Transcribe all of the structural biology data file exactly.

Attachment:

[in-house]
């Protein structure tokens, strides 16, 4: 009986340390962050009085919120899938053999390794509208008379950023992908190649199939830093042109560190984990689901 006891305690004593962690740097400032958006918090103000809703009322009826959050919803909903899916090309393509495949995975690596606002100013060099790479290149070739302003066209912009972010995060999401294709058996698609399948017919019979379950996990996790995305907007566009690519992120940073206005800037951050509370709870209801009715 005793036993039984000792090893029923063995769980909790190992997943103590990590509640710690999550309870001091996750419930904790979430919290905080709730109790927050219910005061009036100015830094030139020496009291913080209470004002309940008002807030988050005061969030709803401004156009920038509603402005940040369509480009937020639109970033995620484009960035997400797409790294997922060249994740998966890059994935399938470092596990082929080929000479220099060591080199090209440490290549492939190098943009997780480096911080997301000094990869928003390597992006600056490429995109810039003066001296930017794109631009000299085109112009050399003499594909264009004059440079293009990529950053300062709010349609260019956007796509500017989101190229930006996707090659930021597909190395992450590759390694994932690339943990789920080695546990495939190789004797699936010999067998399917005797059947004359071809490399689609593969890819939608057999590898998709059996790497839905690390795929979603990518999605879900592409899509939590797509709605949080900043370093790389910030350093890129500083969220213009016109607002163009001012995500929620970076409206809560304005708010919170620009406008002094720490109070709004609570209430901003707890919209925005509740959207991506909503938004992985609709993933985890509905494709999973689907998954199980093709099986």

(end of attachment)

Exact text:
[in-house]
């Protein structure tokens, strides 16, 4: 009986340390962050009085919120899938053999390794509208008379950023992908190649199939830093042109560190984990689901 006891305690004593962690740097400032958006918090103000809703009322009826959050919803909903899916090309393509495949995975690596606002100013060099790479290149070739302003066209912009972010995060999401294709058996698609399948017919019979379950996990996790995305907007566009690519992120940073206005800037951050509370709870209801009715 005793036993039984000792090893029923063995769980909790190992997943103590990590509640710690999550309870001091996750419930904790979430919290905080709730109790927050219910005061009036100015830094030139020496009291913080209470004002309940008002807030988050005061969030709803401004156009920038509603402005940040369509480009937020639109970033995620484009960035997400797409790294997922060249994740998966890059994935399938470092596990082929080929000479220099060591080199090209440490290549492939190098943009997780480096911080997301000094990869928003390597992006600056490429995109810039003066001296930017794109631009000299085109112009050399003499594909264009004059440079293009990529950053300062709010349609260019956007796509500017989101190229930006996707090659930021597909190395992450590759390694994932690339943990789920080695546990495939190789004797699936010999067998399917005797059947004359071809490399689609593969890819939608057999590898998709059996790497839905690390795929979603990518999605879900592409899509939590797509709605949080900043370093790389910030350093890129500083969220213009016109607002163009001012995500929620970076409206809560304005708010919170620009406008002094720490109070709004609570209430901003707890919209925005509740959207991506909503938004992985609709993933985890509905494709999973689907998954199980093709099986």